http://www.cleanenergy.org/2015/09/25/arkansas-wind-energy/

SACE | Southern Alliance for Clean Energy

Arkansas Wind Energy

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This map shows some of the areas with wind resources suited for development with newer, taller turbines. Source: Adapted from NREL's 110 meter hub height wind speed map for areas achieving 35% capacity factors or greater (November, 2014).

This map shows some of the areas with wind resources suited for development with newer, taller turbines. Source: Adapted from NREL’s 110 meter hub height wind speed map for areas achieving 35% capacity factors or greater (November, 2014).

New wind turbine technology is a game changer for clean energy opportunities in Arkansas. Taller turbines and longer blades are capable of capturing more wind, which results in generating more electricity and reducing costs. In just five years, wind turbines have greatly evolved and are now more suitable for the South. One modern wind turbine can now power the equivalent of about 600 homes a year!

New wind speed maps released by the National Renewable Energy Laboratory (NREL) demonstrate the greatly increased potential for wind turbine development in Arkansas with advanced turbines. As wind turbines increase in height and are able to access better wind speeds, more areas become attractive for wind energy development within Arkansas. The shading on the map above represents new available land for wind development with modern turbines with towers of 360 feet (110 meters) achieving a 35% capacity factor or greater. With these new wind turbines, over 182,000 megawatts (MW) of land-based wind potential currently exist in Arkansas. Developing just one gigawatt of wind energy capacity (1,000 MW) in Arkansas (just 0.5% of the state’s total potential) could power more than 255,500 homes a year!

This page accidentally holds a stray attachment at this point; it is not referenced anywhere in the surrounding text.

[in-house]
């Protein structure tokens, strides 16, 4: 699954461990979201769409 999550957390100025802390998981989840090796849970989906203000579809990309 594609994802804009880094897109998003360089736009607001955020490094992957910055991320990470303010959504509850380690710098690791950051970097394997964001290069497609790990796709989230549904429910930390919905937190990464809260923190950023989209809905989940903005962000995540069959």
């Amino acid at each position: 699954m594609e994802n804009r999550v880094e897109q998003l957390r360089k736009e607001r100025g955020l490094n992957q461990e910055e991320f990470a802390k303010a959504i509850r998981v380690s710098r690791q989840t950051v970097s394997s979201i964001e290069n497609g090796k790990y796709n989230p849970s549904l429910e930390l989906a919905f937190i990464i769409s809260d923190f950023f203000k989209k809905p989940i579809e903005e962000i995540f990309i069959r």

Wind turbine blade manufacturer, LM Wind Power, in Little Rock. Credit: Benjamin Krain

Based on the Jobs and Economic Development Index model, developed by NREL, developing one gigawatt worth of wind energy capacity in Arkansas could support approximately 163 ongoing operation jobs with a total annual payroll of $7.7 million. Dragonfly Industries, a Houston-based wind farm developer, has proposed a new wind farm near Springdale, which could be the first wind farm in the state. The Plains and Eastern Clean Line, a high voltage direct current (HVDC) wind power transmission line that is currently in the permitting phase, could provide up to 500 megawatts of high quality, low cost wind power to Arkansas from western Oklahoma and Texas.

Although Arkansas has yet to develop a wind farm, the state is already benefiting from the wind industry. At the end of 2014, Arkansas Electric Cooperative Corp. (AECC) announced the decision to purchase up to 150 MW of wind energy from Oklahoma. With this new power purchase agreement, AECC will have a combined total of 309 MW of wind delivered to Arkansas due the extremely low cost of wind energy.

According to the American Wind Energy Association, Arkansas is also currently home to approximately 5 wind energy-related manufacturing facilities serving the domestic and international wind industry markets. In 2013, there were between 101 and 500 direct and indirect jobs provided by the wind industry in Arkansas. Developing land-based wind in the state could greatly add to local economic benefits and create more wind energy-related jobs. A few of the wind energy-related manufacturing facilities in Arkansas include:

  • LM Wind Power (Little Rock, AR) is a global wind turbine blade manufacturer. LM wind power has facilities all over the world, with the Little Rock site operating as a blade manufacturing and sales office.
  • PPG Industries (Alexander, AR) specializes in supplying fiber glass and coatings, which are key products needed for a wind turbine to operate. The facility in Alexander employs approximately 147 people.